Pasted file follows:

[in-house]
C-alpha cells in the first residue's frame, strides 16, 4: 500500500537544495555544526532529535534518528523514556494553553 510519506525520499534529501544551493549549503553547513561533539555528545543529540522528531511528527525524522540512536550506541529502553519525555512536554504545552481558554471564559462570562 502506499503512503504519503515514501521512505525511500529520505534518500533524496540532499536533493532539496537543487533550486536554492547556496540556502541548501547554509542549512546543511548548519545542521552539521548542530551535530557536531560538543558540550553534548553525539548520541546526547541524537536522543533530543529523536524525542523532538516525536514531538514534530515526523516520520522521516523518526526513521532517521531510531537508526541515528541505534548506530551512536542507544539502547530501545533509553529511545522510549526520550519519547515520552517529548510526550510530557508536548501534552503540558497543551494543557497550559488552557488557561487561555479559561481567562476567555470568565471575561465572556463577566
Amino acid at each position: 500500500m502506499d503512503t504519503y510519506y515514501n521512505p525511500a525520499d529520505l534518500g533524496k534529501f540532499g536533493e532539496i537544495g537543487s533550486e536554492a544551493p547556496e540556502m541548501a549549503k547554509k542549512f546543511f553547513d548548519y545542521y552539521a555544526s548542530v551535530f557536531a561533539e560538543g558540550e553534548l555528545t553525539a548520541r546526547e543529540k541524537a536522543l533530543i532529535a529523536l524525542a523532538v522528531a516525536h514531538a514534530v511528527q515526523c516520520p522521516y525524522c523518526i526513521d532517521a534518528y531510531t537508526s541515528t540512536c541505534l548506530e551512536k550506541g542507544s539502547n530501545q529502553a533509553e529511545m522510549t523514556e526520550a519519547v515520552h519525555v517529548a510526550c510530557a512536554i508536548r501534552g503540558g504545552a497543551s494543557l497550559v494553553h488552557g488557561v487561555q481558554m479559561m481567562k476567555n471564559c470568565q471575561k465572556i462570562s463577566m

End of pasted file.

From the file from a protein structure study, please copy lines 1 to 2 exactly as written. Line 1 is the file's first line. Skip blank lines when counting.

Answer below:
[in-house]
C-alpha cells in the first residue's frame, strides 16, 4: 500500500537544495555544526532529535534518528523514556494553553 510519506525520499534529501544551493549549503553547513561533539555528545543529540522528531511528527525524522540512536550506541529502553519525555512536554504545552481558554471564559462570562 502506499503512503504519503515514501521512505525511500529520505534518500533524496540532499536533493532539496537543487533550486536554492547556496540556502541548501547554509542549512546543511548548519545542521552539521548542530551535530557536531560538543558540550553534548553525539548520541546526547541524537536522543533530543529523536524525542523532538516525536514531538514534530515526523516520520522521516523518526526513521532517521531510531537508526541515528541505534548506530551512536542507544539502547530501545533509553529511545522510549526520550519519547515520552517529548510526550510530557508536548501534552503540558497543551494543557497550559488552557488557561487561555479559561481567562476567555470568565471575561465572556463577566